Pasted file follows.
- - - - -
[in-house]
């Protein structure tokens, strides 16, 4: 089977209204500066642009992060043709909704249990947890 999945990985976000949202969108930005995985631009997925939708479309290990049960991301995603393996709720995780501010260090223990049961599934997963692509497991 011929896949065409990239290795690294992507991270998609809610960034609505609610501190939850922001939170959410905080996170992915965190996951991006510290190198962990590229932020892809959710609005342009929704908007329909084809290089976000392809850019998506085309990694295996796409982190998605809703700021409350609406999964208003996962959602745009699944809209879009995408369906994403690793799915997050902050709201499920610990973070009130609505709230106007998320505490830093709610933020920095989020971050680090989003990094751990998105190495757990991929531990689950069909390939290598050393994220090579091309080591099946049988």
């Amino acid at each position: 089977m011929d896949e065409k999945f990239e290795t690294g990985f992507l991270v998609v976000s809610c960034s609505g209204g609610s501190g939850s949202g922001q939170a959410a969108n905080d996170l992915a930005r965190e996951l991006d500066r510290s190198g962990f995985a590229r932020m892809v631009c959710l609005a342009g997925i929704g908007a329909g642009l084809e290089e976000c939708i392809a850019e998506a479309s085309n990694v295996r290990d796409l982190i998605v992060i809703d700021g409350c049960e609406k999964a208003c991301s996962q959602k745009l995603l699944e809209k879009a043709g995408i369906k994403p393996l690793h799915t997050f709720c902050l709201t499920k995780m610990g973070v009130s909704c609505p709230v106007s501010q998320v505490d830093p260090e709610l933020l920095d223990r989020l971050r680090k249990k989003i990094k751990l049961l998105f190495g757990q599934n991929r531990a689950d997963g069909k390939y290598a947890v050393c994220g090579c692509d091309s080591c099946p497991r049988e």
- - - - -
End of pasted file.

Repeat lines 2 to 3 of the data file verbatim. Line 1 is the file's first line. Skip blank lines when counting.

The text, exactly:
């Protein structure tokens, strides 16, 4: 089977209204500066642009992060043709909704249990947890 999945990985976000949202969108930005995985631009997925939708479309290990049960991301995603393996709720995780501010260090223990049961599934997963692509497991 011929896949065409990239290795690294992507991270998609809610960034609505609610501190939850922001939170959410905080996170992915965190996951991006510290190198962990590229932020892809959710609005342009929704908007329909084809290089976000392809850019998506085309990694295996796409982190998605809703700021409350609406999964208003996962959602745009699944809209879009995408369906994403690793799915997050902050709201499920610990973070009130609505709230106007998320505490830093709610933020920095989020971050680090989003990094751990998105190495757990991929531990689950069909390939290598050393994220090579091309080591099946049988």
């Amino acid at each position: 089977m011929d896949e065409k999945f990239e290795t690294g990985f992507l991270v998609v976000s809610c960034s609505g209204g609610s501190g939850s949202g922001q939170a959410a969108n905080d996170l992915a930005r965190e996951l991006d500066r510290s190198g962990f995985a590229r932020m892809v631009c959710l609005a342009g997925i929704g908007a329909g642009l084809e290089e976000c939708i392809a850019e998506a479309s085309n990694v295996r290990d796409l982190i998605v992060i809703d700021g409350c049960e609406k999964a208003c991301s996962q959602k745009l995603l699944e809209k879009a043709g995408i369906k994403p393996l690793h799915t997050f709720c902050l709201t499920k995780m610990g973070v009130s909704c609505p709230v106007s501010q998320v505490d830093p260090e709610l933020l920095d223990r989020l971050r680090k249990k989003i990094k751990l049961l998105f190495g757990q599934n991929r531990a689950d997963g069909k390939y290598a947890v050393c994220g090579c692509d091309s080591c099946p497991r049988e």